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Recent strong jobs growth is expected to have continued in the three months ended June, lowering the unemployment rate to 5.8% from 6%.
Employment growth to date has been largely met through rising labour force participation, implying more slack in the labour market and less upward pressure on wages than otherwise.
Statistics New Zealand releases the June labour market data on Wednesday and Westpac senior economist Michael Gordon expects wage inflation to have remained subdued against a background of low inflation.
The New Zealand economy upturn had hit its straps over the past year and there was plenty of evidence the jobs market was following suit, he said.
Business confidence surveys had shown a lift in both actual and intended hiring, online job advertisements were continuing to rise and the Westpac McDermott Miller employment confidence survey in June showed a further lift in perceived job opportunities to their strongest level since 2008.
''What's surprised us to date is the extent to which the labour market has been able to accommodate this growth in jobs.
''In particular, a record number of people joining the labour force has probably kept the unemployment rate higher, and almost certainly kept wage pressures lower, than they otherwise would have been.''
While there were limits to how far the trend could go, Westpac did not expect the official labour market surveys this week to differ substantially from the recent story, Mr Gordon said.
Westpac expected a ''solid lift'' in the number of people employed, equating to a rise of 4% from a year ago. It was likely some of the strong growth in the year reflected a catch-up period.
In 2012 and early last year, employment growth in the Household Labour Force Survey was flat, in contrast to other labour market indicators at the time that suggested modest growth.
Westpac was also forecasting unemployment to fall to its lowest level in five years.
The participation rate had been unpredictable in recent times, sliding from 68.7% to 67.9% in the year to March 2013 before bouncing to a record high of 69.3% by March this year, he said.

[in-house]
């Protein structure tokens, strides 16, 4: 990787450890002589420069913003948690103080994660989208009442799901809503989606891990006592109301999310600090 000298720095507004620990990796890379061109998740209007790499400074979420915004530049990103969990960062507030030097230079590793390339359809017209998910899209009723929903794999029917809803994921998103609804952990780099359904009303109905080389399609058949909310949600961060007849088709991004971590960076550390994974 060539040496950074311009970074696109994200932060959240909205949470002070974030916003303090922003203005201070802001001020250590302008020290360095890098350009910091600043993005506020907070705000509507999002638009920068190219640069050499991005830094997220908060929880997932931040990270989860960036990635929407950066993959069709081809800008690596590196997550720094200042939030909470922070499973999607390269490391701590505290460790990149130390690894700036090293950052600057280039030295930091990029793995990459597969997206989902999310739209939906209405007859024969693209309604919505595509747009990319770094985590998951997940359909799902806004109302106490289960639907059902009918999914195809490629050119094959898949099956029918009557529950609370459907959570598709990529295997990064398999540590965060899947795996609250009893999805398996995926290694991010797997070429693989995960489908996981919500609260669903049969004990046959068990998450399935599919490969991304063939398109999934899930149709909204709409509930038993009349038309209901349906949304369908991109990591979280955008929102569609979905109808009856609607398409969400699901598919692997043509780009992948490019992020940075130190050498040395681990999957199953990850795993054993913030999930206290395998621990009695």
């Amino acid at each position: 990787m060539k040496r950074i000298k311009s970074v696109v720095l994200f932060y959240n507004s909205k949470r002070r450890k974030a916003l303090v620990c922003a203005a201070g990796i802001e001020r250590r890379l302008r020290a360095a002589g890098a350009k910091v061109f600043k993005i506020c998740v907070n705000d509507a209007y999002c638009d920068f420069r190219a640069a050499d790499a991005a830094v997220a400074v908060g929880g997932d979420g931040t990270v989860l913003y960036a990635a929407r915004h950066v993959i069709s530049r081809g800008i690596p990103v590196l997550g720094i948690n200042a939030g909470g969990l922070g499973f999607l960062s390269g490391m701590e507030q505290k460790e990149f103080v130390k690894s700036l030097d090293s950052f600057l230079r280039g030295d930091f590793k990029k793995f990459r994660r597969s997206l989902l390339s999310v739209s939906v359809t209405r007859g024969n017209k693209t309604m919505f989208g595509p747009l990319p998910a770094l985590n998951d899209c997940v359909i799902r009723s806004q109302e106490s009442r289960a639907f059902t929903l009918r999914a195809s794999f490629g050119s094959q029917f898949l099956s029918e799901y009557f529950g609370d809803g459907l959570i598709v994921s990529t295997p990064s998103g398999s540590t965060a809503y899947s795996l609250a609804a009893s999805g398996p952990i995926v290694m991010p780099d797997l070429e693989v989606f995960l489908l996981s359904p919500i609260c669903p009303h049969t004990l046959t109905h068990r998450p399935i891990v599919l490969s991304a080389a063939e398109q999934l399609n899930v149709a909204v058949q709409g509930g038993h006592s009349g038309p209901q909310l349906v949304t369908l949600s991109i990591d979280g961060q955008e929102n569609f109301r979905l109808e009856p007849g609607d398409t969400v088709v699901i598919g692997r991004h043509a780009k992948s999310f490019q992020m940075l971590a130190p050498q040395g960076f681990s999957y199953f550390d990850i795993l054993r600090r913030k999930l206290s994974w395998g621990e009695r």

Rising participation among workers aged 65 and over was contributing to the recent high, along with tighter eligibility criteria for the unemployment benefit.
''We think there's room for the participation rate to rise a bit further over the next few years before the negative effects of an ageing population start to dominate.
''But it's extremely unlikely it will continue to rise at the same pace it has over the past year.''
From here, it meant the growing demand for workers would have to be met from the ranks of the official unemployed. The unemployment rate could fall to 5.5% by the end of the year and to 5% next year, Mr Gordon said.
The Labour Cost Index, Westpac's preferred measure of wage inflation, had slowed over the past two years and private-sector ordinary-time labour costs rose only 1.6% in the year to March.
That was most likely due to soft inflation in recent years, combined with the existing degree of slack in the labour markets.
When workers did not have scarcity value, it was difficult to negotiate much more than cost-of-living increases, he said.
The situation would evolve as unemployment fell but any substantial rise in wage pressures was more likely a story for next year.
• Unemployment to have fallen to 5.8% in June quarter
• Wage inflation to remain subdued
• Workers 65 and over hold up participation rate
• Unemployment to fall to 5.5% by December